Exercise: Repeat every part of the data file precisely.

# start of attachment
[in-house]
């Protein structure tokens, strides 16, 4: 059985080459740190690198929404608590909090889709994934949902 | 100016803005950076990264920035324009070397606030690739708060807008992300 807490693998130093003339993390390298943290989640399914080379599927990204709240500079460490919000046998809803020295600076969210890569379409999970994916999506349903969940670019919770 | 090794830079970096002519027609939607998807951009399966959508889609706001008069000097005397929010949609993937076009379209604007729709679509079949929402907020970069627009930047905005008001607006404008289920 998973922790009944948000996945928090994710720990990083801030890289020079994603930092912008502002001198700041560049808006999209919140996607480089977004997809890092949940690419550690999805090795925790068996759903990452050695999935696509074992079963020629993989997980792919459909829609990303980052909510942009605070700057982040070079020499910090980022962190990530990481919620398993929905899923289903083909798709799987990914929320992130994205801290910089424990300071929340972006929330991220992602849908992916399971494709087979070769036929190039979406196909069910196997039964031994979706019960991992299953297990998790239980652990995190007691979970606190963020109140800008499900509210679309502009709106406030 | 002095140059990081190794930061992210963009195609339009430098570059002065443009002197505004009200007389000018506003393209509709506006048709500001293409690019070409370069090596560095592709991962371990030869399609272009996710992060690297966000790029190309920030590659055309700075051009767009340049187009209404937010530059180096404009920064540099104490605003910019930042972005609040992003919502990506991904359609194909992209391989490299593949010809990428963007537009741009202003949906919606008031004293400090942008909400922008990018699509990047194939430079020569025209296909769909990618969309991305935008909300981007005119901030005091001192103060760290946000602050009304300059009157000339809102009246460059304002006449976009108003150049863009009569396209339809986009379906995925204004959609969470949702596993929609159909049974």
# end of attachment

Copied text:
[in-house]
């Protein structure tokens, strides 16, 4: 059985080459740190690198929404608590909090889709994934949902 | 100016803005950076990264920035324009070397606030690739708060807008992300 807490693998130093003339993390390298943290989640399914080379599927990204709240500079460490919000046998809803020295600076969210890569379409999970994916999506349903969940670019919770 | 090794830079970096002519027609939607998807951009399966959508889609706001008069000097005397929010949609993937076009379209604007729709679509079949929402907020970069627009930047905005008001607006404008289920 998973922790009944948000996945928090994710720990990083801030890289020079994603930092912008502002001198700041560049808006999209919140996607480089977004997809890092949940690419550690999805090795925790068996759903990452050695999935696509074992079963020629993989997980792919459909829609990303980052909510942009605070700057982040070079020499910090980022962190990530990481919620398993929905899923289903083909798709799987990914929320992130994205801290910089424990300071929340972006929330991220992602849908992916399971494709087979070769036929190039979406196909069910196997039964031994979706019960991992299953297990998790239980652990995190007691979970606190963020109140800008499900509210679309502009709106406030 | 002095140059990081190794930061992210963009195609339009430098570059002065443009002197505004009200007389000018506003393209509709506006048709500001293409690019070409370069090596560095592709991962371990030869399609272009996710992060690297966000790029190309920030590659055309700075051009767009340049187009209404937010530059180096404009920064540099104490605003910019930042972005609040992003919502990506991904359609194909992209391989490299593949010809990428963007537009741009202003949906919606008031004293400090942008909400922008990018699509990047194939430079020569025209296909769909990618969309991305935008909300981007005119901030005091001192103060760290946000602050009304300059009157000339809102009246460059304002006449976009108003150049863009009569396209339809986009379906995925204004959609969470949702596993929609159909049974």